Friday, 15 July 2011

Window Cleaner Rescued After Chair Chain Snaps

Dangling window washer rescued from top of McCaw Hall: SEATTLE - Firefighters rescued a terrified window washer Thursday after he slipped from his seat and was left dangling 60 feet above the ground at Seattle Center's McCaw Hall. The man was cleaning windows outside the buildings' top floor Thursday just before noon when some kind of malfunction caused him to fall from his seat.

His fall was broken by a safety line after he fell about nine feet, but he was left hanging in mid-air, unable to pull himself back up to the roof. Denise Bolstad of Pacific Northwest Ballet said she was in a meeting inside the building when she heard someone yelling.

"So I looked out the window, and I didn't see anybody, but the yelling continued, and my meeting continued, and I didn't see anything," she told KOMO News. "Finally I looked up, I tried to figure out what it was outside my window - and that's when I looked up and saw this man hanging there. And I was, 'Oh my God, this man is hanging there.' ... Then we went and called 911, and they were here in one minute or less."

One Seattle Fire Department rescue team deployed to the roof of the building to stabilize the man while a second team extended a ladder to him from a fire truck. The man was able to walk down the ladder safely with the assistance of a firefighter.

Bolstad says she felt sorry for the man, who had been dangling there for 20 minutes before anyone else was aware of his predicament. "I felt bad for him," she says. "I felt like I needed to go give him a hug when he got down." Julie Jameson, who watched the rescue from the ground level outside the building said she was praying for the window washer the whole time. She praised the fire department for its quick, professional response.

After the rescue, the window washer was shaken up but uninjured. The man, who is fluent in Spanish, told KOMO News that he was afraid he was going to fall to his death at first. And he was grateful for the fire department's quick response. Asked what he told them, he said, "Gracias."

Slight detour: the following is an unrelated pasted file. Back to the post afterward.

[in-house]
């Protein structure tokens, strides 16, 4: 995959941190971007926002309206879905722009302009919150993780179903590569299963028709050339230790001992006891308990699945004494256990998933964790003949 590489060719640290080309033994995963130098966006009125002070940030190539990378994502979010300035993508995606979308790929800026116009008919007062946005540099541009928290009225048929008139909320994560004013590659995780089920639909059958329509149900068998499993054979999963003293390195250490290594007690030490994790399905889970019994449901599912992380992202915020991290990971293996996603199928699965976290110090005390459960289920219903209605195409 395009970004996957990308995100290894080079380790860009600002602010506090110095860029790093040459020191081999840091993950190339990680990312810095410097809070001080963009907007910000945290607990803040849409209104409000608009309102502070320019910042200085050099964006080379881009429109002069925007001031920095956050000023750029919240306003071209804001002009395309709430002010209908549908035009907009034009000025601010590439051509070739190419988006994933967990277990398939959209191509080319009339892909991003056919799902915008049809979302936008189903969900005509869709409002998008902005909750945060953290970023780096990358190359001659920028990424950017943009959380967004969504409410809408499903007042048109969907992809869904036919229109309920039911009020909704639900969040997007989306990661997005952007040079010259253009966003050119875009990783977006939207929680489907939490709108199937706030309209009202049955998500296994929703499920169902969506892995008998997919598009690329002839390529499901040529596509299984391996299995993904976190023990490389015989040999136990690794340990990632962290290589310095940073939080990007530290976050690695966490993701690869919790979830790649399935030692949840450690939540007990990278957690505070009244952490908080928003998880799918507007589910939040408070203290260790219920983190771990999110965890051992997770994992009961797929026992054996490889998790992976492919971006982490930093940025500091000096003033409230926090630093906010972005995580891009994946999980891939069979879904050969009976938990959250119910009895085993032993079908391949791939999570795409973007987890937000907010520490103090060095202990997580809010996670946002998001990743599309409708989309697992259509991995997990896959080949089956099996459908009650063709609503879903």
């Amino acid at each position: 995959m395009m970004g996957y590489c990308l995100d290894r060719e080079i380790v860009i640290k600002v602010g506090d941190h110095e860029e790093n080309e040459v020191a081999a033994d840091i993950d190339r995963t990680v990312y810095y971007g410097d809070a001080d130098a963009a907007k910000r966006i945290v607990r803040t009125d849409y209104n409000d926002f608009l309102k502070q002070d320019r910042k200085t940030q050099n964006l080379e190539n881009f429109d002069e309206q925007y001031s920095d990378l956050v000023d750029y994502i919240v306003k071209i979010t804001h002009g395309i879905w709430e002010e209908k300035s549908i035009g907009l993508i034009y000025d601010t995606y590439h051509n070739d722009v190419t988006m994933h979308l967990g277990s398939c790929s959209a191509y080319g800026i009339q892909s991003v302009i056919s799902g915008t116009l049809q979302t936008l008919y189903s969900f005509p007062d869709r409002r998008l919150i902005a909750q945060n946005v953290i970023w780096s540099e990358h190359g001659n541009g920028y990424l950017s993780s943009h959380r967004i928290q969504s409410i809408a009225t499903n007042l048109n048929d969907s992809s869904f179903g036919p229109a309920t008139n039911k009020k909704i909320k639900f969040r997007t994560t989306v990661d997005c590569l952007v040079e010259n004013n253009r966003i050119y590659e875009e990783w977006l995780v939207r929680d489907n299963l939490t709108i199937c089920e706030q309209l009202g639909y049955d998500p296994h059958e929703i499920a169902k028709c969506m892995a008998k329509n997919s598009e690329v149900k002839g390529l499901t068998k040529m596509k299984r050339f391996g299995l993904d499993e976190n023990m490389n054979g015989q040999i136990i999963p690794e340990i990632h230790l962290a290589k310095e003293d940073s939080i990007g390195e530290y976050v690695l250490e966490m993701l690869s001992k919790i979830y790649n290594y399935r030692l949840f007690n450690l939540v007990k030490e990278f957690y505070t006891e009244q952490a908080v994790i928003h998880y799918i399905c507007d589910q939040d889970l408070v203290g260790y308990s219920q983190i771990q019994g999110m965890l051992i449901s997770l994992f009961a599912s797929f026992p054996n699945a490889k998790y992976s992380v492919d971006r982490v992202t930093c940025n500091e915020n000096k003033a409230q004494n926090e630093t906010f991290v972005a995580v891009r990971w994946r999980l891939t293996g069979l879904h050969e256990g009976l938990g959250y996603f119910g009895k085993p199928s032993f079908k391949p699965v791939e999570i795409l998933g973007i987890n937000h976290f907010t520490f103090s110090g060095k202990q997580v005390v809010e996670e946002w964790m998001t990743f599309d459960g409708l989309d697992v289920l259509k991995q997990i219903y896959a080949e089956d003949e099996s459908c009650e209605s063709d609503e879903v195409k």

Window washer dangles at Center: 'Happy to be down' - Jose Garcia is an old hand at washing windows, but on Thursday he gained a new appreciation of the potential dangers of his job. Just before noon, as Garcia was washing windows on McCaw Hall, he slid off his seat about 65 feet above the ground at Seattle Center. He spent about 40 minutes dangling from his harness before he was rescued by Seattle firefighters. Garcia, 36, of Burien, was not injured, but he was clearly frazzled by the incident. "I'm OK," said Garcia a few minutes after making it safely to the ground. "I'm just happy to be down."

Garcia, who has worked as a window washer for seven years with SunWest Property Maintenance, an independent contracting company, never had a mishap like this. Garcia was working alone, as he usually does, and had finished cleaning the hall's fifth-floor front windows when a chain securing his seat snapped. "I don't know what happened," he said. According to Kyle Moore, public information officer for the Seattle Fire Department, Garcia then tumbled about eight feet from his seat, but was caught by a backup safety line. Garcia said he didn't have the strength to pull himself up to his seat, so he wrapped his arms and legs around the line, screaming for help. "I was yelling 'Help, help, call 911,' " said Garcia.

 Jose Garcia, a window washer is escorted down a Seattle Fire Department ladder truck outside McCaw Hall, Thursday, July 14, 2011 in Seattle. Seattle firefighters have rescued a window washer who slipped out of his seat and dangled about 65 feet off the ground outside a building at the Seattle Center civic complex.
Deborah Daoust, director of communications for the Seattle Center, said an employee from the Pacific Northwest Ballet, whose office faces the performance hall, heard Garcia's cries and called 911 at 11:47 a.m. The Fire Department's technical rescue team responded. Firefighters went onto the roof and dropped a rope to keep Garcia, who was about 15 feet below the roofline, from falling further, Moore said. Another firefighter then climbed a ladder and helped Garcia climb down, he said. Garcia was safely on the ground by 12:30 p.m., Moore said. "Everything worked properly," Moore said. "We're glad he's OK."

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